By Nick Thorpe
BBC News, Budapest
Thousands were on the streets as the uprising began
One of the key events of the Soviet era took place 50 years ago this week, when Hungarians rose up against Soviet rule. The revolution was put down by Soviet tanks with the loss of more than 2,500 lives, and more than 200,000 Hungarians fled their country.
"Fifty years ago, I was one of the many people standing in this square," Jozsef Molnar said, "in a rain of stars."
Elected a student leader at the Budapest ELTE University the night before, he had marched from the Petofi statue on the Pest bank of the River Danube to the Bem statue on the Buda bank with the crowds that day.
And he was just one of the tens of thousands who looked up from the speeches, at a building overlooking the square, which served as a barracks.
The conscript soldiers had been banned from taking part in the rally, so they watched it from the windows.
And as speaker after speaker denounced the Stalinist crimes of the past years, the soldiers starting tearing the 5-pointed stars off their caps and uniforms, and throwing them into the street below.
"Then we saw one soldier take a Hungarian flag, and cut the communist emblem from the centre. And another soldier next to him set fire to it," Mr Molnar continued.
"At that moment, I knew it was more than a demonstration. It was a revolution!"
'For our liberty'
Heroes of 1956 are disappearing fast.
Gergely Pongratz, the leader of the rebels in one of their 1956 strongholds, the Corvin Cinema, died earlier this year.
His coffin was placed on a pedestal in front of the cinema, while friends told anecdotes about his exploits.
But there are other survivors. In the distant Budapest suburb of Matyasfold, the one-time leader of the Hungarian National Guard, General Bela Kiraly, is a sprightly 94.
"We did not want to fight the Soviet Union, not even against communism," he said. "It was what we fought for," he emphasises. "For our liberty, democracy, human rights, freedom..."
This anniversary finds Hungarians even more divided than before over the legacy of 1956.
For several years, the left and right have refused to celebrate the anniversary together. The division over the revolution largely mirrors the political division in Hungarian society today.
Hungary's politicians are deeply divided despite the celebrations
The pesti sracok - the lads of Pest, the foot-soldiers of the revolution - tend to be on the right of the political spectrum and bitterly oppose Hungary's current socialist-liberal government, and its Prime Minister, Ferenc Gyurcsany.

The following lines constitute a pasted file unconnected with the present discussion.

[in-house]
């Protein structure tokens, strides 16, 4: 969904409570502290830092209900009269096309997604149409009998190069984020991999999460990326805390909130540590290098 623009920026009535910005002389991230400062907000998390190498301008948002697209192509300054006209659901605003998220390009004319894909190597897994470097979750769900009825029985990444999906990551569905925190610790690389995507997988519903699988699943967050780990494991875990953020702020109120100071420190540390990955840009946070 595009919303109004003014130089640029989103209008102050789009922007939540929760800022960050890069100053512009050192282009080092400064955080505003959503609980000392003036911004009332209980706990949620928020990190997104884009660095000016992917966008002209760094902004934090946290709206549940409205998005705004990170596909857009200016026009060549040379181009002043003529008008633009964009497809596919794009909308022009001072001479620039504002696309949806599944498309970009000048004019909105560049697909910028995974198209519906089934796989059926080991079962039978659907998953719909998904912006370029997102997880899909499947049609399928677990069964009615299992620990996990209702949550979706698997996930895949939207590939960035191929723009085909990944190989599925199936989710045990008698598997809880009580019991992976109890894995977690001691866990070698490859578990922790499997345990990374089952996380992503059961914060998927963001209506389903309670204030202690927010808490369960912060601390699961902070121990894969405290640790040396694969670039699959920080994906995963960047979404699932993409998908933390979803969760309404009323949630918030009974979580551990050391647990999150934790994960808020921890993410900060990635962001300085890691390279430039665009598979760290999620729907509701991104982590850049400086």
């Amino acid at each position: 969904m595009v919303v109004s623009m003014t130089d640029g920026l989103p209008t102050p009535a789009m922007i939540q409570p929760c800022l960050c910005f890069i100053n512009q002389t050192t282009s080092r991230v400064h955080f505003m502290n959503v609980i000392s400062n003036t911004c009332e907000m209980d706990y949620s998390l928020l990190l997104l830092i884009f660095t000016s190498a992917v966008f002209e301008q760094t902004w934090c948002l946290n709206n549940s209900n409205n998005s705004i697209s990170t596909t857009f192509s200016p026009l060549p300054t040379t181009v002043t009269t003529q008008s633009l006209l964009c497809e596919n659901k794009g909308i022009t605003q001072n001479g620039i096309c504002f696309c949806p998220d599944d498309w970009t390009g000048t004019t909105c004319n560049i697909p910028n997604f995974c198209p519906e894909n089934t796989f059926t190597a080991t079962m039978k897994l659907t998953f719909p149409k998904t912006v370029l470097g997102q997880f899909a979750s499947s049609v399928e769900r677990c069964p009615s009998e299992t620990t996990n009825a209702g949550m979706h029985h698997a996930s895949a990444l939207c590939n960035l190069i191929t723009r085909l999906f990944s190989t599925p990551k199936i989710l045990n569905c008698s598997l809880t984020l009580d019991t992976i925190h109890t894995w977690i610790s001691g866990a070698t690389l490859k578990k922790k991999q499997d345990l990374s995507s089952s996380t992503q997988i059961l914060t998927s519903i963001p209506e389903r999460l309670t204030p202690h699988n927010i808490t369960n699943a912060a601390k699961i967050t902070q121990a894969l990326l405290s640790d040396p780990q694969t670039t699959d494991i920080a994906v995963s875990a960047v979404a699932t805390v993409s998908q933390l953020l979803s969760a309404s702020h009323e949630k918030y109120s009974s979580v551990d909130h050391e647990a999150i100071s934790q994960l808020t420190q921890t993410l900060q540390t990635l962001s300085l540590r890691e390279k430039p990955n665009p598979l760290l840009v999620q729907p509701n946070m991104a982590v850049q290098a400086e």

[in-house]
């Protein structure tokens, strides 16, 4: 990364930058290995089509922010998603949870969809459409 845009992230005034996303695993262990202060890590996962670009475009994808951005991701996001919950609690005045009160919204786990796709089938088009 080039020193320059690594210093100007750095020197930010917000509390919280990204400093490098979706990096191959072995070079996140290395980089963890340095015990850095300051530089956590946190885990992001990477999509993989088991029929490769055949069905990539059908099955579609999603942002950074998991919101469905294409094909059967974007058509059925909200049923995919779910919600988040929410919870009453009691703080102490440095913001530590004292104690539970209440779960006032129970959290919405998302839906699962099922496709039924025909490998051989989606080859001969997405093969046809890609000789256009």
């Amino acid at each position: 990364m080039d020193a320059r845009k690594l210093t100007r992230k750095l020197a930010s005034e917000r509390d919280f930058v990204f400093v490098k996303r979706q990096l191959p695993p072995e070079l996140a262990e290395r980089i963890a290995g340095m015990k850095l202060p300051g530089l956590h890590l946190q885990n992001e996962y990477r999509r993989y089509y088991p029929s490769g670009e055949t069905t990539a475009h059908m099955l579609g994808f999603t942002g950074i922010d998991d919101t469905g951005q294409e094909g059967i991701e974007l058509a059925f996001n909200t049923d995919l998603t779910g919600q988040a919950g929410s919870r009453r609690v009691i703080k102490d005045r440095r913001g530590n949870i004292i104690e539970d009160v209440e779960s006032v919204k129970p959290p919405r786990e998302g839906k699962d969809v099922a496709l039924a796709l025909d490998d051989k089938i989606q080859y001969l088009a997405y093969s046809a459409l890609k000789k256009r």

Maria Wittner, a parliamentary deputy for the opposition conservative Fidesz party, is one.
Mr Molnar, a founding member of the Association for a New Hungary, one of the groups behind a protest movement outside parliament which has continued for more than a month, is another.
The intellectuals of the revolution, like former President Arpad Goencz, whose daughter Kinga is now foreign minister, and Laszlo Donath, a socialist MP whose father Ferenc was in Imre Nagy's inner circle, are part of the current ruling elite.
So deep are the divisions that as more than 20 heads of state and prime ministers pay their respects to the memory of the revolution in Budapest, the opposition benches of parliament will be empty.
Fidesz refuses to attend any event at which Prime Minister Gyurcsany is present.
They say he brought shame on the country in his speech, made public last month, in which he admitted consistently lying to the public to win an election. And they insist he has to go.
Such divisions are driving Gen Kiraly to seriously consider returning to exile.
"The biggest failure of the present democracy is that instead of bringing the Hungarian nation together... today it is more divided than ever," he laments.
One thing almost all agree was that 1956 represented a rare moment of national unity - often compared to the 1848 war of independence against the Habsburgs.
Mr Kiraly, who fled first to Austria then to the United States after the revolution, dismisses any comparison of the revolution to the unrest of the past few weeks in Hungary.
Mr Molnar, the former head of the Revolutionary Students Committee, whose punishment included a year in solitary confinement, disagrees.
"I became a freedom fighter then, and that's what I still am today," he says. "We were fighting Bolshevism then. Now we're fighting globalisation."